Based on the moon: It may be a bit of a residue from the Jewish past and the connection to Passover as it was calculated at the time of the Crucifixion and Resurrection. However, I have read elsewhere (sorry I really don't remember where) a better explanation (and like other things, I don't know which occurred first: the event or the explanation  ;)). At the equinox, every part of the earth receives some light from the sun. There are only those two points of time in any year. At the full moon, the nighttime sky is as brightly lit as it can possibly be. Therefore, when you combine the equinox with the full moon, you have the earth as brightly lit as can possibly happen. I think you can see the depth of symbolism there. This is one reason that I believe we need to adhere more closely to astronomical observations.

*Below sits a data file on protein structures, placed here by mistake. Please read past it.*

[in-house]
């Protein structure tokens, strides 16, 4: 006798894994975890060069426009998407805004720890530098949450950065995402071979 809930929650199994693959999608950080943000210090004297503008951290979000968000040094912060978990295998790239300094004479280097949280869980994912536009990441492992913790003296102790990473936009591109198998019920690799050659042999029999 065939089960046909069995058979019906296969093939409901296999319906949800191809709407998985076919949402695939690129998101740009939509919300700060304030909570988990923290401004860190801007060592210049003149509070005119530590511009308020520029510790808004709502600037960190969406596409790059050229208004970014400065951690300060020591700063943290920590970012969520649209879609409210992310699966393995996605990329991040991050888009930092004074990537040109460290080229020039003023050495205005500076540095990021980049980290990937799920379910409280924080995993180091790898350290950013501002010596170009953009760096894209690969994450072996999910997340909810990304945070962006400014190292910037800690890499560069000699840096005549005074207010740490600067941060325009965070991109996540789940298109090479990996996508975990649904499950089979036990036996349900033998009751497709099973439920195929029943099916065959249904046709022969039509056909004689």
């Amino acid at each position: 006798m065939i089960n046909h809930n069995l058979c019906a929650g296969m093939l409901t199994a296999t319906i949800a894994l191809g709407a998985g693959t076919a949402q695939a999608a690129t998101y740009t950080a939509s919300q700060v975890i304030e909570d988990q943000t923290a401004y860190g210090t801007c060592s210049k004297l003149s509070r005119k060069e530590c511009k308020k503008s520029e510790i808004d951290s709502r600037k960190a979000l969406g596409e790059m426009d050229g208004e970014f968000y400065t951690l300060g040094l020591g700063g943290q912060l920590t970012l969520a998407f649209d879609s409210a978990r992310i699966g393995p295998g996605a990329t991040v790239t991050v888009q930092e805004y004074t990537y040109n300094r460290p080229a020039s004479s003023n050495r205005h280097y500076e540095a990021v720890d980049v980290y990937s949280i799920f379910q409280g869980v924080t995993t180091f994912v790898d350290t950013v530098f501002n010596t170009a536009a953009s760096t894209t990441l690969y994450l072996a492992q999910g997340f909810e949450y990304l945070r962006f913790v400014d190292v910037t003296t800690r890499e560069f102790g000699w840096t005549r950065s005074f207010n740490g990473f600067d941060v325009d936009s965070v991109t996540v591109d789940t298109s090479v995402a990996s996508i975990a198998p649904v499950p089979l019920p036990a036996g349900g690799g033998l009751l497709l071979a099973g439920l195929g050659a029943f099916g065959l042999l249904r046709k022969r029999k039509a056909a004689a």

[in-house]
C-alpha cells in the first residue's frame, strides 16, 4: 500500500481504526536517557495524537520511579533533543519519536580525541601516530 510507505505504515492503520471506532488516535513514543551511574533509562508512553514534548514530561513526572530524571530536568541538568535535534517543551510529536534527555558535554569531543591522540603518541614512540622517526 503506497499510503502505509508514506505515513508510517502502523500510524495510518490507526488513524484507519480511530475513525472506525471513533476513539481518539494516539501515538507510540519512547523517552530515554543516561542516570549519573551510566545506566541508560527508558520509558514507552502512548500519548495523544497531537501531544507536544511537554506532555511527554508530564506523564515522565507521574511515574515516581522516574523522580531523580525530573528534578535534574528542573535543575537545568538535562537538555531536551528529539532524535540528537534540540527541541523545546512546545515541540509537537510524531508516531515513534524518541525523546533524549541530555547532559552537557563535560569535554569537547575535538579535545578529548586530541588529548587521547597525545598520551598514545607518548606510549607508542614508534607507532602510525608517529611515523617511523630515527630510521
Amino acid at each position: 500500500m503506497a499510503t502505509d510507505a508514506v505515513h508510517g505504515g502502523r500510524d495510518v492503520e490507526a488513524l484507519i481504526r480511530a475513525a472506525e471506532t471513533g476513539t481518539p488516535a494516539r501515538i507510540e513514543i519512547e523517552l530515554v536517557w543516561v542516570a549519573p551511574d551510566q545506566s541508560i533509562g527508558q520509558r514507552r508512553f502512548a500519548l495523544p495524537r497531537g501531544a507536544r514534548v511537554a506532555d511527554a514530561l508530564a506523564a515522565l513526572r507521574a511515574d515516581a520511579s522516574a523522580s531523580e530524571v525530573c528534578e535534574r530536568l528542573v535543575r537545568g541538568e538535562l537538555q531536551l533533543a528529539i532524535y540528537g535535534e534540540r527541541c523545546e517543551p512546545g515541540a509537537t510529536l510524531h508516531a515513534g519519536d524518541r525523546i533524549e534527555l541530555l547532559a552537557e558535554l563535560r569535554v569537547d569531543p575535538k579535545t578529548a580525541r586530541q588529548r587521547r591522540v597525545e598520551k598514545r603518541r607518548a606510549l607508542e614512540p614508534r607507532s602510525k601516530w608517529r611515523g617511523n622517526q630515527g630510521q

As for your point about simply looking up into the sky, well, in spite of what I've just said, it really isn't quite that easy. It's approaching noon on Saturday for me at this moment of writing. It's already Sunday in some parts of the world. So if the equinox and/or full moon were to occur in the astronomically visible sense, we could end up with the question of "Which is the Sunday that follows?" That's why we have mathematical formulae to make the calculations.
Thanks for the explanation of the moon stuff. I'd never realised that symbolism before, but it's very powerful.
 

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Carl Kraeff (Second Chance) said:
Mockingbird said:
Arguably we in the west did not "change" the paschalion.  It is the Julian paschalion's own accumulated errors that "changed" the Julian paschalion over time, and the Gregorian paschalion simply restored the Easter cycle to its proper synchronization with the heavens.
You are absolutely correct.